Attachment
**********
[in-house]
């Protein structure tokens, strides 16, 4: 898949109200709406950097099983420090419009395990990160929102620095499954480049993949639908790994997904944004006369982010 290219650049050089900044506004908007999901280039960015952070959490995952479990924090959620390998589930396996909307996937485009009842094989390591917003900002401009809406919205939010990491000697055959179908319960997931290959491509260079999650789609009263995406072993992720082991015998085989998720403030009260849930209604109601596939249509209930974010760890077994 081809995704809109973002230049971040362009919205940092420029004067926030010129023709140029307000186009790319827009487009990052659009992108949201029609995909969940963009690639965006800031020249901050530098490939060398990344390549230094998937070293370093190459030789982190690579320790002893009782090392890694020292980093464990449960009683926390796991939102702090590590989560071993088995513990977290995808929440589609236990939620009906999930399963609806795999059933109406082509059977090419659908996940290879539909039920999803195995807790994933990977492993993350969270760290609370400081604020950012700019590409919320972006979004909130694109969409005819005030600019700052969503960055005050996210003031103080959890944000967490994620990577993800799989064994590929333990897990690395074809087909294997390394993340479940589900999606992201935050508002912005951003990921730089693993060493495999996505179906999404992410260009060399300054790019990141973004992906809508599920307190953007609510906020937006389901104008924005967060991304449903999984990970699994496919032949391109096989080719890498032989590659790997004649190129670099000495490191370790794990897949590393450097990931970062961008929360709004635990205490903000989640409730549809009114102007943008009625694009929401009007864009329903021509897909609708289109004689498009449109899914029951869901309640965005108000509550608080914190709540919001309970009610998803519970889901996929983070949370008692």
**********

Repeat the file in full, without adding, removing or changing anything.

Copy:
[in-house]
């Protein structure tokens, strides 16, 4: 898949109200709406950097099983420090419009395990990160929102620095499954480049993949639908790994997904944004006369982010 290219650049050089900044506004908007999901280039960015952070959490995952479990924090959620390998589930396996909307996937485009009842094989390591917003900002401009809406919205939010990491000697055959179908319960997931290959491509260079999650789609009263995406072993992720082991015998085989998720403030009260849930209604109601596939249509209930974010760890077994 081809995704809109973002230049971040362009919205940092420029004067926030010129023709140029307000186009790319827009487009990052659009992108949201029609995909969940963009690639965006800031020249901050530098490939060398990344390549230094998937070293370093190459030789982190690579320790002893009782090392890694020292980093464990449960009683926390796991939102702090590590989560071993088995513990977290995808929440589609236990939620009906999930399963609806795999059933109406082509059977090419659908996940290879539909039920999803195995807790994933990977492993993350969270760290609370400081604020950012700019590409919320972006979004909130694109969409005819005030600019700052969503960055005050996210003031103080959890944000967490994620990577993800799989064994590929333990897990690395074809087909294997390394993340479940589900999606992201935050508002912005951003990921730089693993060493495999996505179906999404992410260009060399300054790019990141973004992906809508599920307190953007609510906020937006389901104008924005967060991304449903999984990970699994496919032949391109096989080719890498032989590659790997004649190129670099000495490191370790794990897949590393450097990931970062961008929360709004635990205490903000989640409730549809009114102007943008009625694009929401009007864009329903021509897909609708289109004689498009449109899914029951869901309640965005108000509550608080914190709540919001309970009610998803519970889901996929983070949370008692």